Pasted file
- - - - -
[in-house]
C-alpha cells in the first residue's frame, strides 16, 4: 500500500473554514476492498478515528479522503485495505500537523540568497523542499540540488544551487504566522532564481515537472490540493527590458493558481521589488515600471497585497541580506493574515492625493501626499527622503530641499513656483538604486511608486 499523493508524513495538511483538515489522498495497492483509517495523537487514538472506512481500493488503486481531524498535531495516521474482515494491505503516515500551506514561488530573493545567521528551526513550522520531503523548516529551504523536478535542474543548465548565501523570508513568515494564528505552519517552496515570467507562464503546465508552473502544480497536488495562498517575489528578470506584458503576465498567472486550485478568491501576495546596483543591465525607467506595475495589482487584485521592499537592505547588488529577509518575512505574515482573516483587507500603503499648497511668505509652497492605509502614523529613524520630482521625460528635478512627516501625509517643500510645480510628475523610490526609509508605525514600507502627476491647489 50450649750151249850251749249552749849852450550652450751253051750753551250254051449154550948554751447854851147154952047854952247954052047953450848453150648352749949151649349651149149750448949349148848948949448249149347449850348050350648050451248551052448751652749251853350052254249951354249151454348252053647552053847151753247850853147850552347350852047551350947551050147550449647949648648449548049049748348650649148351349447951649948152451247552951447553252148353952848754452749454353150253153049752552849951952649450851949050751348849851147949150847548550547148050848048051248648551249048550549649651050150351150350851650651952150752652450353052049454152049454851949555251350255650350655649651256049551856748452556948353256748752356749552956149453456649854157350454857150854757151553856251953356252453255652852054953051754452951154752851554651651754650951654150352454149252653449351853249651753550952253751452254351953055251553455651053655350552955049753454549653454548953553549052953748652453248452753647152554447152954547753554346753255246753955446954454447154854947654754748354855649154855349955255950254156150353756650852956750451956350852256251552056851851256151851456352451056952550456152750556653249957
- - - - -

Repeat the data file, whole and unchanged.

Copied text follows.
[in-house]
C-alpha cells in the first residue's frame, strides 16, 4: 500500500473554514476492498478515528479522503485495505500537523540568497523542499540540488544551487504566522532564481515537472490540493527590458493558481521589488515600471497585497541580506493574515492625493501626499527622503530641499513656483538604486511608486 499523493508524513495538511483538515489522498495497492483509517495523537487514538472506512481500493488503486481531524498535531495516521474482515494491505503516515500551506514561488530573493545567521528551526513550522520531503523548516529551504523536478535542474543548465548565501523570508513568515494564528505552519517552496515570467507562464503546465508552473502544480497536488495562498517575489528578470506584458503576465498567472486550485478568491501576495546596483543591465525607467506595475495589482487584485521592499537592505547588488529577509518575512505574515482573516483587507500603503499648497511668505509652497492605509502614523529613524520630482521625460528635478512627516501625509517643500510645480510628475523610490526609509508605525514600507502627476491647489 50450649750151249850251749249552749849852450550652450751253051750753551250254051449154550948554751447854851147154952047854952247954052047953450848453150648352749949151649349651149149750448949349148848948949448249149347449850348050350648050451248551052448751652749251853350052254249951354249151454348252053647552053847151753247850853147850552347350852047551350947551050147550449647949648648449548049049748348650649148351349447951649948152451247552951447553252148353952848754452749454353150253153049752552849951952649450851949050751348849851147949150847548550547148050848048051248648551249048550549649651050150351150350851650651952150752652450353052049454152049454851949555251350255650350655649651256049551856748452556948353256748752356749552956149453456649854157350454857150854757151553856251953356252453255652852054953051754452951154752851554651651754650951654150352454149252653449351853249651753550952253751452254351953055251553455651053655350552955049753454549653454548953553549052953748652453248452753647152554447152954547753554346753255246753955446954454447154854947654754748354855649154855349955255950254156150353756650852956750451956350852256251552056851851256151851456352451056952550456152750556653249957